He asked us what we’d done in Galway so far.  It’d been 48 hours after all.

Um. We began naming bars and restaurants.

“Have you seen the docks”, he asked, confused.

“The Spanish arch?”

*Other places I can’t remember because I was lost in his eyes.*

Crickets.

What we’d seen were the works of art from multiple nations strolling through the city. What we’d done was had 2 amazing nights out with locals and other visitors who’d fast become friends.

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The greatest part of Ireland is it’s people and Galway was no exception.  It was a true gem because of it’s friendly, welcoming locals.

So yes, go to Galway. Bring a rain coat. Find a true local pub. Listen to live Irish music. Knock back some ciders. Chat with locals. You just might fall in love with this tiny drizzly city and the people who call it home.

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7 days in Ireland: Dublin to Galway by train

The journey by train from Dublin to Galway offers a nice visual introduction to the countryside of Ireland. The scenery that flashed by varied from suburban townhomes to sprawling lush fields. There are so many vivid shades of greens in the country but trying to capture it all from a speeding train was mostly unsuccessful. Also cows. So many cows.

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Things to know:

  • Passengers can book specific train seats in advance, like an airplane. When you get on the train check the small digital screen above each window to make sure the seat is not reserved.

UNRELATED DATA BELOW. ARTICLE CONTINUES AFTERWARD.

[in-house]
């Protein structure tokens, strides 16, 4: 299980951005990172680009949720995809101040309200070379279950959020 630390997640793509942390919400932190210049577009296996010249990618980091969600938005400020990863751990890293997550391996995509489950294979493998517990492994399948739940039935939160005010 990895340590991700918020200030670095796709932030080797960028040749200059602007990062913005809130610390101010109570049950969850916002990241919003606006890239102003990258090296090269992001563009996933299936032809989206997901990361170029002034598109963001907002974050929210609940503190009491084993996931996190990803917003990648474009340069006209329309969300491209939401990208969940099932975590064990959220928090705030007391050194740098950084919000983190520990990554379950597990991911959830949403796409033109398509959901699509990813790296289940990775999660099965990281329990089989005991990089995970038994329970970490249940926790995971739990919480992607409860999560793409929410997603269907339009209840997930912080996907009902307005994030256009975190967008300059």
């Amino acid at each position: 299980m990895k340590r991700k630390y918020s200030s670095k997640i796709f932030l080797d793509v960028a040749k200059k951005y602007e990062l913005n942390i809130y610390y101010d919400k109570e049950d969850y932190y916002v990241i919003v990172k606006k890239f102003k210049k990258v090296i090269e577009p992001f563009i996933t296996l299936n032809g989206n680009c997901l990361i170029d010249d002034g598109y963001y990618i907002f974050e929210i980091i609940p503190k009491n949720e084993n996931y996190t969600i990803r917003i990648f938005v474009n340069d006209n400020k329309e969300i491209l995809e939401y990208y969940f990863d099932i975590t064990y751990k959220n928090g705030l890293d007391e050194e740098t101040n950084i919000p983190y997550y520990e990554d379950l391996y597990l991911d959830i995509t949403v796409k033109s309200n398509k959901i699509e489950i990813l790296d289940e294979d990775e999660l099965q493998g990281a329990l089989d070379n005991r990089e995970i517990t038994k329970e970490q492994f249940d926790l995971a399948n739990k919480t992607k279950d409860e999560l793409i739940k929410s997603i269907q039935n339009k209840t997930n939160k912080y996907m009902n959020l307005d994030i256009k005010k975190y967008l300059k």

• The train ride from Galway to Dublin was about 3 hours.  Taking one of the bus services is a bit quicker and cheaper but not as comfortable.
  • If there was a quiet car, we didn’t find it. Bring headphones.
  • There is however, a food/drink service person that rolls around so you can drink your way through the loud phone conversation happening next to you.

Dublin to Galway by train

7 days in Ireland: Dublin

We arrived in Dublin bleary-eyed and disoriented, underfed and underslept.

After waiting in several more lines, and retrieving our luggage, we slumped into a taxi. Thankfully our driver was hilarious and entertained us with stories about Americans he’d driven. Like the young Mormon woman who was horrified by his profanity. His impression of her, in his best American drawl (“You just said s-h-i-t and have dropped several f-bombs”) was a great (temporary) energy boost.

Upon arrival at our hotel, we realized we were both starving and exhausted – two basic needs that could not be met simultaneously. It took most of our energy to conclude that we probably wouldn’t be able to sleep over the sounds of our stomachs digesting themselves. We decided to get food at the nearest source: the hotel bar. I was baffled when he handed me a breakfast menu, until I realized that I had no idea what time it was.